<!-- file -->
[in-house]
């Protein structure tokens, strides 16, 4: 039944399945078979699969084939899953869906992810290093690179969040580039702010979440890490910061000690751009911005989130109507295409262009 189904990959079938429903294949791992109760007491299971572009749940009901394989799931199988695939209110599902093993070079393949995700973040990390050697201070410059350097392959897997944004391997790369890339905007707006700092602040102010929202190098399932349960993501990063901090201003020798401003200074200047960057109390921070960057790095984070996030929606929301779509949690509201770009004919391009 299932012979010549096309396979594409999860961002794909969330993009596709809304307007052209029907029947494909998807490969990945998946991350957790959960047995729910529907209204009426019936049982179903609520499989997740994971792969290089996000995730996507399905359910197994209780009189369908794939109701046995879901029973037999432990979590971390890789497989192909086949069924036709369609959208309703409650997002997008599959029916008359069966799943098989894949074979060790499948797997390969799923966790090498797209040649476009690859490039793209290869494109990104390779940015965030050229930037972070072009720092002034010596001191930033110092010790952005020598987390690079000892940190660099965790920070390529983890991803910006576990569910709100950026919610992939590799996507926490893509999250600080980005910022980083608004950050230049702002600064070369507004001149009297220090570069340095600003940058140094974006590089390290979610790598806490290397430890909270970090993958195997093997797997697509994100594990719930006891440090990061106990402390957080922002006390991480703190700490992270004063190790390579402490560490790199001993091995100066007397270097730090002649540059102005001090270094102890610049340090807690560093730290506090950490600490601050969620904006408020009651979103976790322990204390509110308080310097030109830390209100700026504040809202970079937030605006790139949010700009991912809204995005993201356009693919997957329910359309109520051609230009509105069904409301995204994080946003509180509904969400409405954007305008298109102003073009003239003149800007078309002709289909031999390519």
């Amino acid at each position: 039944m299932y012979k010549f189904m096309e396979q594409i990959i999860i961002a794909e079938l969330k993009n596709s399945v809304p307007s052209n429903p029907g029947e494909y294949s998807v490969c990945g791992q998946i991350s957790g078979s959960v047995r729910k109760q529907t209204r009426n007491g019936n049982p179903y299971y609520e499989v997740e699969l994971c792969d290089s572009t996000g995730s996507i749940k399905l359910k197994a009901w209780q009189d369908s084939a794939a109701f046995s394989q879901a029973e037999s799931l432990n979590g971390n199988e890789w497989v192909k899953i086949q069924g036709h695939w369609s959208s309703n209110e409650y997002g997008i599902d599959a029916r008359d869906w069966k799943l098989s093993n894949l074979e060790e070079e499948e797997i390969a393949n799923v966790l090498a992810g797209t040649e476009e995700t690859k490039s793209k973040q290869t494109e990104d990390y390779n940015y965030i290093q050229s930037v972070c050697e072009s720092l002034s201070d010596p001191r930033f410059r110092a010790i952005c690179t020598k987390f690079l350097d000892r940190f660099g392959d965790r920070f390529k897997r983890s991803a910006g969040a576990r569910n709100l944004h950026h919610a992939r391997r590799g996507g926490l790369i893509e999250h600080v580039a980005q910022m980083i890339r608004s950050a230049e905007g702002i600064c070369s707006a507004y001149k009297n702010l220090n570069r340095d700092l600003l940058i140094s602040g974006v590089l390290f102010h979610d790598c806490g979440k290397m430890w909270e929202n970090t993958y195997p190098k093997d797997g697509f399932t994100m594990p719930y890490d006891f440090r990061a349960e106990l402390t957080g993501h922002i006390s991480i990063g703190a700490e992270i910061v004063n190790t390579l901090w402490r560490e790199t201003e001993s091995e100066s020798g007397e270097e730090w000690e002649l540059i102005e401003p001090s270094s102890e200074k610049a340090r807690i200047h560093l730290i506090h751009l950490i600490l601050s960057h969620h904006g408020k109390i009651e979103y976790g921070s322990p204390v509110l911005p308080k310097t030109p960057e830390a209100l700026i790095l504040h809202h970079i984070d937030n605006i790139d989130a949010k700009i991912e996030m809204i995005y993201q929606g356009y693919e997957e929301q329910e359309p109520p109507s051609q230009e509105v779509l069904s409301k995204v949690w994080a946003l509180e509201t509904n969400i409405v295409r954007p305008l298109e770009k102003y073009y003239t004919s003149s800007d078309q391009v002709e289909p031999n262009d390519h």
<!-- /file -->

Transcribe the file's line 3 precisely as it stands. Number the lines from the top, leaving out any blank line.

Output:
């Amino acid at each position: 039944m299932y012979k010549f189904m096309e396979q594409i990959i999860i961002a794909e079938l969330k993009n596709s399945v809304p307007s052209n429903p029907g029947e494909y294949s998807v490969c990945g791992q998946i991350s957790g078979s959960v047995r729910k109760q529907t209204r009426n007491g019936n049982p179903y299971y609520e499989v997740e699969l994971c792969d290089s572009t996000g995730s996507i749940k399905l359910k197994a009901w209780q009189d369908s084939a794939a109701f046995s394989q879901a029973e037999s799931l432990n979590g971390n199988e890789w497989v192909k899953i086949q069924g036709h695939w369609s959208s309703n209110e409650y997002g997008i599902d599959a029916r008359d869906w069966k799943l098989s093993n894949l074979e060790e070079e499948e797997i390969a393949n799923v966790l090498a992810g797209t040649e476009e995700t690859k490039s793209k973040q290869t494109e990104d990390y390779n940015y965030i290093q050229s930037v972070c050697e072009s720092l002034s201070d010596p001191r930033f410059r110092a010790i952005c690179t020598k987390f690079l350097d000892r940190f660099g392959d965790r920070f390529k897997r983890s991803a910006g969040a576990r569910n709100l944004h950026h919610a992939r391997r590799g996507g926490l790369i893509e999250h600080v580039a980005q910022m980083i890339r608004s950050a230049e905007g702002i600064c070369s707006a507004y001149k009297n702010l220090n570069r340095d700092l600003l940058i140094s602040g974006v590089l390290f102010h979610d790598c806490g979440k290397m430890w909270e929202n970090t993958y195997p190098k093997d797997g697509f399932t994100m594990p719930y890490d006891f440090r990061a349960e106990l402390t957080g993501h922002i006390s991480i990063g703190a700490e992270i910061v004063n190790t390579l901090w402490r560490e790199t201003e001993s091995e100066s020798g007397e270097e730090w000690e002649l540059i102005e401003p001090s270094s102890e200074k610049a340090r807690i200047h560093l730290i506090h751009l950490i600490l601050s960057h969620h904006g408020k109390i009651e979103y976790g921070s322990p204390v509110l911005p308080k310097t030109p960057e830390a209100l700026i790095l504040h809202h970079i984070d937030n605006i790139d989130a949010k700009i991912e996030m809204i995005y993201q929606g356009y693919e997957e929301q329910e359309p109520p109507s051609q230009e509105v779509l069904s409301k995204v949690w994080a946003l509180e509201t509904n969400i409405v295409r954007p305008l298109e770009k102003y073009y003239t004919s003149s800007d078309q391009v002709e289909p031999n262009d390519h």